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  • Writer's pictureBryan Norcross

The disturbance is on the cusp or becoming Bonnie in the Caribbean as the tropics start to calm down

Caribbean Tropical Disturbance #1 is looking like it finally might be organized enough to be designated Tropical Storm Bonnie. The winds have been strong enough on the northern side of the system for days. But up to now, Hurricane Hunters flying through the system have not been able to find the required west winds on the bottom of the circulation to meet the definition of a tropical storm.

Almost-Bonnie seems to be surrounded by pristine atmospheric conditions and is over very warm water, so it’s not obvious why it’s taken this long. It appeared that some dry air, perhaps originating over South America, was gumming up the works yesterday. That might still be slowing things down.

The nighttime satellite pictures look like a tropical storm, but it’s easy to be fooled in a just-developing system. Once the sun comes up over the system and we get the morning data from the Hurricane Hunters, we’ll know if a full circulation has formed.

The storm is not far from the southern Nicaraguan and northern Costa Rican coast. It will bring heavy rain and very gusty winds across Central America later today and tomorrow.

This part of Central America is quite narrow, so almost-Bonnie is expected to survive the trek over the mountains into the Pacific with its circulation intact. Assuming is gets a name while it’s still in the Caribbean, the storm will still be called Bonnie as opposed to getting a Pacific-storm name. This is unusual because relatively few storms cross that narrow part of Central America. They usually track farther north and get tangled up in the big mountains. It’s only happened once this century when Otto pulled it off in 2016.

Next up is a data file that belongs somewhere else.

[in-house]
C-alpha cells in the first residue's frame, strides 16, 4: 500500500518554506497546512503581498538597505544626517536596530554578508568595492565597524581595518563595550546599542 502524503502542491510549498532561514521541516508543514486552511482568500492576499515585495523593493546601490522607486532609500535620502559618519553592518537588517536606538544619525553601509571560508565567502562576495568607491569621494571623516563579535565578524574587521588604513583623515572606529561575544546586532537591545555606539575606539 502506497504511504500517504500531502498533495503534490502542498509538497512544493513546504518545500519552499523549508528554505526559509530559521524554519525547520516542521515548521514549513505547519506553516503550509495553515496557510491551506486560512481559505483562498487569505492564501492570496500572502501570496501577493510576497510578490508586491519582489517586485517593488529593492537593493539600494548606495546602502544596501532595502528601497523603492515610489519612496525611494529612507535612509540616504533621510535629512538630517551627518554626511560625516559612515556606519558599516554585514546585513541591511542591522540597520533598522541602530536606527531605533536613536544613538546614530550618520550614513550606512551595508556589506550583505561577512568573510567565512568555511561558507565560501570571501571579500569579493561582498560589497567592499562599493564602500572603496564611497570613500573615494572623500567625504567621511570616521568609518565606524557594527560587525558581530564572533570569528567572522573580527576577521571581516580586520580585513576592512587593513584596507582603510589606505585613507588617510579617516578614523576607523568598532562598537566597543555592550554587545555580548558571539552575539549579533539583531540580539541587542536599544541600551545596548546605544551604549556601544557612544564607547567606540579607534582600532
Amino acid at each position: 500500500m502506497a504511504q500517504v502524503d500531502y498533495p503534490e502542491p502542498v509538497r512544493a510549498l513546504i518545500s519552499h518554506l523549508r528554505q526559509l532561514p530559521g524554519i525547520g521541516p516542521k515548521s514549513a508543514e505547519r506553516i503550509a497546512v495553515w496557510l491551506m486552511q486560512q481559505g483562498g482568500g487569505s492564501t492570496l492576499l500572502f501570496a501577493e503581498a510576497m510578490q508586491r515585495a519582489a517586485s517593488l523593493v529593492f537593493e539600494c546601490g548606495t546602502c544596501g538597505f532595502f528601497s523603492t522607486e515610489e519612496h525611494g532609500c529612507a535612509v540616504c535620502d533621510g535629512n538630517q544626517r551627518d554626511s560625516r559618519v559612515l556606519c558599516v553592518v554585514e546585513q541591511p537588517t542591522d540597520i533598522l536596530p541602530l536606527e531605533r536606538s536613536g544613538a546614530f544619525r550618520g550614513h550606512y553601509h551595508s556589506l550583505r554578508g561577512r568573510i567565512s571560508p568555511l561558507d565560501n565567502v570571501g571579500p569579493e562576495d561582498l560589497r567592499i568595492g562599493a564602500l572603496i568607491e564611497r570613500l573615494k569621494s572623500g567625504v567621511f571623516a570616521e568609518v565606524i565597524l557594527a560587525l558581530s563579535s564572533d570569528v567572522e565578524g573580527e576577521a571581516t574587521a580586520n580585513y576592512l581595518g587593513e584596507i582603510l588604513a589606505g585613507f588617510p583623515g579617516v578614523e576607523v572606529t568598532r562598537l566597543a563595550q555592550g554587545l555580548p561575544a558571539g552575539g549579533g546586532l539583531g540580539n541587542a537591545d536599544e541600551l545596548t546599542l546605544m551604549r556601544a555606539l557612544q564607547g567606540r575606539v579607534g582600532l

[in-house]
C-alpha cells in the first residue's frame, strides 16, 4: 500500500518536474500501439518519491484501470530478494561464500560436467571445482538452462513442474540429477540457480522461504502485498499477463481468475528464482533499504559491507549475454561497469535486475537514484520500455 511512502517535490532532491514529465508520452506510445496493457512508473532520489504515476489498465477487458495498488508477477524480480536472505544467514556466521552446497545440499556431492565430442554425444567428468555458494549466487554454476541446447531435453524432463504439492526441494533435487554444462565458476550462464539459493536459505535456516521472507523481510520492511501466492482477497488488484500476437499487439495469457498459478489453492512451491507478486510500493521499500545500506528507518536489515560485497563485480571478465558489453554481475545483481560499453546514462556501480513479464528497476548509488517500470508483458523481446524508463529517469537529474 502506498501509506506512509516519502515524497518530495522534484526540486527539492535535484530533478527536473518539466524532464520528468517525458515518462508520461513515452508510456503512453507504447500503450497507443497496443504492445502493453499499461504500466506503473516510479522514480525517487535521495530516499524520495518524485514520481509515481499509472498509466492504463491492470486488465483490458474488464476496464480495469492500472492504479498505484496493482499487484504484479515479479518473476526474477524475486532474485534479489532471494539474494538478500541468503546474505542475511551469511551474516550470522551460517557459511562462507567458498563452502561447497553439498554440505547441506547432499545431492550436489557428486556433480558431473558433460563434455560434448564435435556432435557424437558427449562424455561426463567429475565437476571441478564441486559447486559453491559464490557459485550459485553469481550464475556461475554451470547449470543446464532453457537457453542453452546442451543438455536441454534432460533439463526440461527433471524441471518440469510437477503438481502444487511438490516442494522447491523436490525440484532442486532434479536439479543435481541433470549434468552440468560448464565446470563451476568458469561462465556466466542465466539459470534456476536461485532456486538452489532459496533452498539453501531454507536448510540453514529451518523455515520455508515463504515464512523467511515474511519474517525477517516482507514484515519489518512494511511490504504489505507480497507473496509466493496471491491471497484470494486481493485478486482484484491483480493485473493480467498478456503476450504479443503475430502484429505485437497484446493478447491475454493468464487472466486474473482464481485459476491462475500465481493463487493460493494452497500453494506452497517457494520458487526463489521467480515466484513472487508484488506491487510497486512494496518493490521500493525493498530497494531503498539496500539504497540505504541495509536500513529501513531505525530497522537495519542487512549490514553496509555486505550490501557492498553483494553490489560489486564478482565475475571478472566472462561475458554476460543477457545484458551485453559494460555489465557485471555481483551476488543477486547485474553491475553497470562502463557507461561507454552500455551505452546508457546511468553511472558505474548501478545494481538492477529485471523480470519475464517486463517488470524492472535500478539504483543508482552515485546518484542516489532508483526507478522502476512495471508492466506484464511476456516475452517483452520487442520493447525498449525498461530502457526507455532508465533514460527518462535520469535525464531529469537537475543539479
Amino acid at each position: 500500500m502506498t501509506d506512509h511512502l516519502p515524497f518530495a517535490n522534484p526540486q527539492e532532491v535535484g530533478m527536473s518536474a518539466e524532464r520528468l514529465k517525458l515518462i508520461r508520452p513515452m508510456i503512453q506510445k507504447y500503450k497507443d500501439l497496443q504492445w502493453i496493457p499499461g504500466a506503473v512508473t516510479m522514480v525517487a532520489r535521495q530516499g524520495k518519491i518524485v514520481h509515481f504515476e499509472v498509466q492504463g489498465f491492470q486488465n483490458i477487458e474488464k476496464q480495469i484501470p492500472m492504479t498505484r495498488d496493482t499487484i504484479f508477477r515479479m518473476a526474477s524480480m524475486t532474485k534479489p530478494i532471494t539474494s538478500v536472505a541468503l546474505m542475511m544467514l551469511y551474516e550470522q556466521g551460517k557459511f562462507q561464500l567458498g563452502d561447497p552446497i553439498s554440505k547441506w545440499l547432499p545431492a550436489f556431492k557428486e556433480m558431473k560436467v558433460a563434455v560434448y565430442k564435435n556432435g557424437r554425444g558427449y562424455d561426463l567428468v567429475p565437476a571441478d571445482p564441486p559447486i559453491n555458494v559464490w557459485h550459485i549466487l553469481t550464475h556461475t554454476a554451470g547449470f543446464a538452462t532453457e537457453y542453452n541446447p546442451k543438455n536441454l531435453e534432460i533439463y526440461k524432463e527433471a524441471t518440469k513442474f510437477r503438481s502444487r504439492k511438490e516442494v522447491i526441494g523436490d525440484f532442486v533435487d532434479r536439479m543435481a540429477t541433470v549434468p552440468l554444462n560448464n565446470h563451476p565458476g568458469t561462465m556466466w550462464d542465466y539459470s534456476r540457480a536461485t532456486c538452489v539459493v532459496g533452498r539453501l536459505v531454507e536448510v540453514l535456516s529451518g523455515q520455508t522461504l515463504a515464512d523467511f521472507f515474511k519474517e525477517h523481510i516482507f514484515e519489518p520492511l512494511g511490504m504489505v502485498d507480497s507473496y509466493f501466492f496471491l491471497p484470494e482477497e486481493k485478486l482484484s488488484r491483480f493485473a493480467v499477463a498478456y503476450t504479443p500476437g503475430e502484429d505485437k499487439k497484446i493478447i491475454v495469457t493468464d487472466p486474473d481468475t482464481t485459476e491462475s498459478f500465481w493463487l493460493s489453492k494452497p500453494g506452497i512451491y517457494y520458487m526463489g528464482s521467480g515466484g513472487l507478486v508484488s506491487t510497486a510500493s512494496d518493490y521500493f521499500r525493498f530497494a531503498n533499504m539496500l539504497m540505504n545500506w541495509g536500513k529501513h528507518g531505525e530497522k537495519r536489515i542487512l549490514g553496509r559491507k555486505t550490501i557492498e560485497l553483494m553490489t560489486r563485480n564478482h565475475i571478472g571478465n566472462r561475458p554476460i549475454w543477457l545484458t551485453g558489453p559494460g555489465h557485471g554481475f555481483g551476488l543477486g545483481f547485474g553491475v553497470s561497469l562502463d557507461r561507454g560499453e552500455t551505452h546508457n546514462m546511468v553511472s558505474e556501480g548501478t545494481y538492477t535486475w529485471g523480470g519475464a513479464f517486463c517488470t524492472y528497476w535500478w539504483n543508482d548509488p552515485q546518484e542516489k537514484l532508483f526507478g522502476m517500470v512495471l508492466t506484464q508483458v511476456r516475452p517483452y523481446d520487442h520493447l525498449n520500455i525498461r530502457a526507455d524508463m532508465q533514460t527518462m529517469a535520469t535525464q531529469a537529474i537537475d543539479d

Almost-Bonnie is forecast to track north just offshore of the Pacific coast of Mexico and intensify, so they’ll be watching the storm over the next few days.

Tropical Disturbance #2 is approaching the Caribbean islands. Its atmospheric environment is not conducive to development, so it is forecast to pass across the islands over the next few days bringing heavy rain and some gusty winds as it moves east to west.

The disturbance we were watching yesterday in the Gulf of Mexico has moved ashore bringing very heavy rain to the Houston metro area and southwestern Louisiana. Some localized flooding is possible.

Overall, the tropics are calming down. Once almost-Bonnie is in the Pacific, the only active system will be the disturbance pushing across the Caribbean, and development of that system is unlikely. We should be good well into next week.


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